Commissioner Williams noted that saying the contamination is on an adjacent property “is splitting that hair awfully fine” because the parcel delineations are artificial boundaries. He asked that the mapsmean and if they could be trusted.  

Rodriguez responded that documentation and aerial photo research supports the fact that there was a large coal stockpile over the Bluffs parcel and that she is fairly confident with the boundaries established.

Acting Chair Neal-Clinton said there are some things the commission is not going to be able to answer.

“It’s before me, before you today and we have to work with where we are forward,” she said.

“I do fully appreciate the need for housing within this County but I think this plan is reckless and dangerous and I think we do have the latitude to reject it,” Commissioner Williams responded. “I don’t think it is a good idea for this County to support putting the most vulnerable population imaginable – elderly poor people – on land where we have legitimate concern of radiological contamination… We have a housing crisis. We need to solve it. This isn’t the way.”

Commissioner Neal Martin said he thinks the optics of placing low income housing adjacent to a contaminated site are on “its face just horrible and present a clear reputational risk to the County itself”.

“Those concerns are just made exponentially worse given the fact that this site was ostensibly certified as clean before the transfer,” he said, noting to the developer that he loved everything that was proposed. “I just wish it wasn’t next to radioactive waste,” Martin continued.

“DOE can give us money related to damages, they can’t protect us from reputational risk – the trust that we as a community have in our government. It’s the trust of our neighbors, it’s the goodwill of the people of the United States that fund Los Alamos National Laboratory so generously to the tune of billions of dollars per year and they do that in part because they believe that we are good people – the right people for the job. If there were some scandal that would break out even just in terms of optics, that could present some real problems for the Laboratory,” Martin said.

Acting Chair Neal-Clinton said she actually shared some of those concerns in the very beginning when the project was initially proposed.

“I believe that part of the discussion that came up then was, and I like the phrasing of reputational risk, was this would be a good time for Los Alamos to be out ahead and do really good PR about this space so as to get in front of it and talk about how and why it’s available to be used as a living space. I believe that we did a lot of social media, some promotions, some pushing out of data and information so that we could limit the downside of again, we were putting poor people and the elderly people on a contaminated site,” she said.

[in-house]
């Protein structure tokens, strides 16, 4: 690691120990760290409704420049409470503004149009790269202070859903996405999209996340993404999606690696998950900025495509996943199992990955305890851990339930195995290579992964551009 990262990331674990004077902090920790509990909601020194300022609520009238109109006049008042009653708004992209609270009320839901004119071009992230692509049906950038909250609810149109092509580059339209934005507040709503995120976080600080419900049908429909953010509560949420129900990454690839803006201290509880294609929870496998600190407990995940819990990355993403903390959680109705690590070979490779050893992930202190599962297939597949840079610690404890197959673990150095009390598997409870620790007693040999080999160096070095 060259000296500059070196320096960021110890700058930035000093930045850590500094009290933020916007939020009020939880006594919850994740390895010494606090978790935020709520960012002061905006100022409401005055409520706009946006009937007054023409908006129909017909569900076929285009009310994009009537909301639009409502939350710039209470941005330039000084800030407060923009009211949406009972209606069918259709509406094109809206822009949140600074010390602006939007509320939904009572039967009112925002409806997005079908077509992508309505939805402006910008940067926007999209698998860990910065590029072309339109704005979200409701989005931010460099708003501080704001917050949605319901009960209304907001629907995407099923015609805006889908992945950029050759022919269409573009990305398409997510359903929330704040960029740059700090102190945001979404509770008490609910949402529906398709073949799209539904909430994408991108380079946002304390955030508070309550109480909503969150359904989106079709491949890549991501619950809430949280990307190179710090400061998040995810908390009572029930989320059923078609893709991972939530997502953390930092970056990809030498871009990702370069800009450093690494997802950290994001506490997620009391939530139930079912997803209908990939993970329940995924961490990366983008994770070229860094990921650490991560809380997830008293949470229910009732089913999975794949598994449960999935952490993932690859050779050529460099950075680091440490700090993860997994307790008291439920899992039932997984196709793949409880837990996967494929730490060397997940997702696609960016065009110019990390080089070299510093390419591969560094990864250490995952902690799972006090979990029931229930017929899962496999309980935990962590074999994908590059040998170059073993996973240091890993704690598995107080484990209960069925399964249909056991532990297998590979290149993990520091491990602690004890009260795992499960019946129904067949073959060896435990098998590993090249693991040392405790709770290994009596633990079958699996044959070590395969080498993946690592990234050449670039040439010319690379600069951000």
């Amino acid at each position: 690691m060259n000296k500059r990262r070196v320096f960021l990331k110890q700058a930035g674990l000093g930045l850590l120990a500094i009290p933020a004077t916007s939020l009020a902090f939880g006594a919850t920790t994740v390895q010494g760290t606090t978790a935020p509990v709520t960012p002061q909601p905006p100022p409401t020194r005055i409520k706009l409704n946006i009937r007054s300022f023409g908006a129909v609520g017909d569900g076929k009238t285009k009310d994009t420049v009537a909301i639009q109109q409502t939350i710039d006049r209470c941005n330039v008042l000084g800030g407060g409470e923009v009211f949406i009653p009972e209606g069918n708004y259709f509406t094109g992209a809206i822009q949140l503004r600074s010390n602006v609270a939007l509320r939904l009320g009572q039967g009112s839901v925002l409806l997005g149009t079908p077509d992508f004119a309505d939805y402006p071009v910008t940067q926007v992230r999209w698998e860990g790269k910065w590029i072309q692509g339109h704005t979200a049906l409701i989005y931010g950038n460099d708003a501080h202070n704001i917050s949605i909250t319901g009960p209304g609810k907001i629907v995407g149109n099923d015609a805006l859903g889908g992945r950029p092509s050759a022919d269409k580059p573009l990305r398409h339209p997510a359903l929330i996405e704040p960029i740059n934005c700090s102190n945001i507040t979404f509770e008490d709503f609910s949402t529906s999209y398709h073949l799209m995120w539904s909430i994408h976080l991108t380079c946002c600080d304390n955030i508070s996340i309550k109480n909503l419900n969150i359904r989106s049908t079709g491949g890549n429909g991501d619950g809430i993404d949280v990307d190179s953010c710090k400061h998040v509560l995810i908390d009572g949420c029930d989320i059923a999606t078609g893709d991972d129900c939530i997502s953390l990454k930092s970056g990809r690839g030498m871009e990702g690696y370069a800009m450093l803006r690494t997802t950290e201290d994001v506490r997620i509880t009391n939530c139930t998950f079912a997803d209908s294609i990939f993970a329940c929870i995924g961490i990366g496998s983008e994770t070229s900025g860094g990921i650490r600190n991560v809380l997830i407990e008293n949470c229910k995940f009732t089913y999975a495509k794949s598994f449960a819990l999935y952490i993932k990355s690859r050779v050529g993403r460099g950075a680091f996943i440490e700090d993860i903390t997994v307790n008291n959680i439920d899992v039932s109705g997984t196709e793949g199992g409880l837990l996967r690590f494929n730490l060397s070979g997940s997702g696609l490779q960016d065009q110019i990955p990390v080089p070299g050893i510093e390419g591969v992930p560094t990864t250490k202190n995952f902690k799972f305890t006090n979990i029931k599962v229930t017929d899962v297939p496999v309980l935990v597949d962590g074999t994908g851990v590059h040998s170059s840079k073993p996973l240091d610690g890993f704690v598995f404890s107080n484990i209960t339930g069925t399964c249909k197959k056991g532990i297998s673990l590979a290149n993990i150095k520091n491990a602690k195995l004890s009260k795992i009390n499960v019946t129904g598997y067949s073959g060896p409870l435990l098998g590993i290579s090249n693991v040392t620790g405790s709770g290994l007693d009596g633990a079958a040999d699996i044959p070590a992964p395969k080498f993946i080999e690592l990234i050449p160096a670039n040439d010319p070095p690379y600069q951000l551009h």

Williams said the concern to him is not reputational damage but the real risk to lives involved.

“I did come into this wanting to find a reason to vote yes but all of the important answers have been, ‘We don’t know’. To me ‘We don’t know’ isn’t a good enough answer to put the lives of the elderly and the poor at risk,” Williams said.

“I could make the same argument that just by virtue of the number of PhDs and the amount of brain matter that we have here and the creativity that we have here, that we as a community have the potentiality to create lots of stuff that could go wrong,” Neal-Clinton responded. “Having said that, we have to start somewhere and I understand the concern that both you and Commissioner Neal Martin have about the optics. I also understand about the reality and where we start. We have to start where we are. We’re starting here.”

In response to questions from the Los Alamos Reporter County Manager Harry Burgess said the County has been in constant contact with the developer and his team since the contamination was initially discovered.  He noted that DOE does not actually have a representative on the County’s internal review committee but that there have been times when the committee has consulted with representatives of the Laboratory when there are Lab-related interests in a property due to adjacent or historical operations.

Burgess also noted that the County has had a legal firm in Washington, DC, provide review and oversight of every transfer of land from the Lab to the County for the past 20 years and that the firm has been involved in the DP Road issue since February.